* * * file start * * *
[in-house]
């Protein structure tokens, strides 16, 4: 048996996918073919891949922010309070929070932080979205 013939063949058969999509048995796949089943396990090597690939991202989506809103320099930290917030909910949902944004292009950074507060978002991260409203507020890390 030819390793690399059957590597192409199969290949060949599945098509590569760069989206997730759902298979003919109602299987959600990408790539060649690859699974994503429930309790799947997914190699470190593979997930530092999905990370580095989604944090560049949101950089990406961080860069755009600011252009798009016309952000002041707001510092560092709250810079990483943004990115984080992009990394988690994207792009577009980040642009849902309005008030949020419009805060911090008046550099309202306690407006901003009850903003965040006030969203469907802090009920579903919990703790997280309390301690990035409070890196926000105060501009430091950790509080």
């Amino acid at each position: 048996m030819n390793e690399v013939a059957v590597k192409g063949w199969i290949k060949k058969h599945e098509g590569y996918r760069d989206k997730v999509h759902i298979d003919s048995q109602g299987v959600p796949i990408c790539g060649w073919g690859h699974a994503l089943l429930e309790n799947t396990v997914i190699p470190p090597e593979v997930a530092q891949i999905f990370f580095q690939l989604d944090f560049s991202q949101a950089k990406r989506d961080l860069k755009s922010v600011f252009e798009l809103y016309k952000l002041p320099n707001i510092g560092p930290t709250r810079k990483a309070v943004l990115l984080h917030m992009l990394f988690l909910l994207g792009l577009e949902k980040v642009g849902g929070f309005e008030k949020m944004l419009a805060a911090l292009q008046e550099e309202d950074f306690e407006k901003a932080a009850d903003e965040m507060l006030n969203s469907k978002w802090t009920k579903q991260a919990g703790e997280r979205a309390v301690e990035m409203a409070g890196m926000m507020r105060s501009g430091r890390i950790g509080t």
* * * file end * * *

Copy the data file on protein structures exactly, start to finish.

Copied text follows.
[in-house]
């Protein structure tokens, strides 16, 4: 048996996918073919891949922010309070929070932080979205 013939063949058969999509048995796949089943396990090597690939991202989506809103320099930290917030909910949902944004292009950074507060978002991260409203507020890390 030819390793690399059957590597192409199969290949060949599945098509590569760069989206997730759902298979003919109602299987959600990408790539060649690859699974994503429930309790799947997914190699470190593979997930530092999905990370580095989604944090560049949101950089990406961080860069755009600011252009798009016309952000002041707001510092560092709250810079990483943004990115984080992009990394988690994207792009577009980040642009849902309005008030949020419009805060911090008046550099309202306690407006901003009850903003965040006030969203469907802090009920579903919990703790997280309390301690990035409070890196926000105060501009430091950790509080």
């Amino acid at each position: 048996m030819n390793e690399v013939a059957v590597k192409g063949w199969i290949k060949k058969h599945e098509g590569y996918r760069d989206k997730v999509h759902i298979d003919s048995q109602g299987v959600p796949i990408c790539g060649w073919g690859h699974a994503l089943l429930e309790n799947t396990v997914i190699p470190p090597e593979v997930a530092q891949i999905f990370f580095q690939l989604d944090f560049s991202q949101a950089k990406r989506d961080l860069k755009s922010v600011f252009e798009l809103y016309k952000l002041p320099n707001i510092g560092p930290t709250r810079k990483a309070v943004l990115l984080h917030m992009l990394f988690l909910l994207g792009l577009e949902k980040v642009g849902g929070f309005e008030k949020m944004l419009a805060a911090l292009q008046e550099e309202d950074f306690e407006k901003a932080a009850d903003e965040m507060l006030n969203s469907k978002w802090t009920k579903q991260a919990g703790e997280r979205a309390v301690e990035m409203a409070g890196m926000m507020r105060s501009g430091r890390i950790g509080t």